prime minister vladimir putin warned that the protests can be destructive. >> things can get to a situation that we are now seeing in certain countries with developed economies. when hundreds of thousands of people are taking to the streets, not a marginal group but hundreds of thousands and are demanding things that the governments of these countries cannot actually carry out. >> reporter: still in the streets at least the movement seems to be gaining strength organically. activists claim there were protests saturday in more than 1,000 cities worldwide. >> brown: we'll have more on the global economic protests later in the program. also coming up, super pacs and the coming elections; new guidelines for wireless fees; an historical tale of cocaine addiction; and the martin luther king memorial dedication. but first, the other news of the day. here's hari sreenivasan. >> sreenivasan: wall street plunged today amid resurgent fears about europe's debt crisis. doubts reemerged after german leaders said expectations of a quick fix were too optimistic. the dow jones industrial average
lost 247 points to close at 11,397. the nasdaq fell nearly 53 points to close below 2615. in yemen, government officials reported at least 18 people were killed overnight in fighting between troops and opposition forces. at least 30 others were wounded. the fighting in the capital city, sanaa, was the most intense in weeks, and it followed a weekend of violent confrontations. meanwhile, the u.n. security council has taken up a resolution urging president ali abdullah saleh to step down after 33 years in power. central america struggled today to recover from six days of downpours that have left at least 81 people dead. flooding and landslides ravaged parts of guatemala, honduras, nicaragua and el salvador. officials issued evacuation orders, as rain was forecast to continue through wednesday. barriers around bangkok, thailand, mostly held back rising flood waters over the weekend. but nationwide, the death toll grew to more than 300. we have a report from john
irvine of independent television news. >> reporter: it's known as the river of kings. in bangkok it's higher than it's ever been. but while the river has been breaking records, it hasn't been breaking its banks. not in the thai capital at least. but what about elsewhere? we were heading upstream to see what the river had wrought in the more rural districts that have formed the front of this crisis. not far from bangkok and the river has no visible banks. it's taken over as far as the eye can see. further on-- and this is what passes for two-way traffic in the historic city of iutia-- its ancient temples make this place a heritage site. it was the capital of siam. it's now the capital of thailand's vast flood zone. this is the heart of the water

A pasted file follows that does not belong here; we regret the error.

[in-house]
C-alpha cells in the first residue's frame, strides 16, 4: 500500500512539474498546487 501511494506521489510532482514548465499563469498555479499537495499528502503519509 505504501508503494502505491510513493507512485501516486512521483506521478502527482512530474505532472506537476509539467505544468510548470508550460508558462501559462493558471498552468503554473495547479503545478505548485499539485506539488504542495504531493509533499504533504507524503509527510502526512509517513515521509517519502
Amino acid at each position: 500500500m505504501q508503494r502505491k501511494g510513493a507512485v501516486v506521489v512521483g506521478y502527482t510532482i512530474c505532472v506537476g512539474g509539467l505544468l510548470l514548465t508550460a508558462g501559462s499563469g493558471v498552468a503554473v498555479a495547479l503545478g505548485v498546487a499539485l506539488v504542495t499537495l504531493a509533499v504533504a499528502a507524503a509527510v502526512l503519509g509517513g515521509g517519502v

world that central thailand became about two weeks ago. it's anyone's guess how much longer it will be like this. it's at least 50 miles in every direction to dry land. many of the victims the flood have sought refuge here because the authorities are present in force. we were on a raft delivering food and water. its arrival was always eagerly anticipated. later the police chief explained that for everyone the flood came as a total shock. neither his force nor anybody else saw it coming. when it did, it was too late. >> it came in two hours. >> reporter: an estimated two-and-a-half million people have been affected. many lives are now on hold until the waters recede. in one small town i asked an enter prizing shop owner how people were coping. she said she was sold out of
alcohol and cigarettes. if they could get to their temples to pray for this to be over, they would. but in a sense it's the heavens that are prolonging their misery, for they keep opening. >> sreenivasan: late today, the governor of bangkok warned the city is still in danger. he said there's an urgent need to build a wall of sandbags three and a half miles long within 48 hours. earlier statements by other officials suggested the worst had passed. the presidential election in liberia is going to a run-off. incumbent ellen johnson sirleaf failed to earn a majority in last week's first-round vote. she got 44%. on november 8, she'll face winston tubman. he and other opposition candidates have claimed the election was rigged. sirleaf is africa's first democratically elected female president. she also shared this year's nobel peace prize with two other women. tributes poured in today for indy car racing star dan wheldon. he died in a fiery crash on sunday during the early stages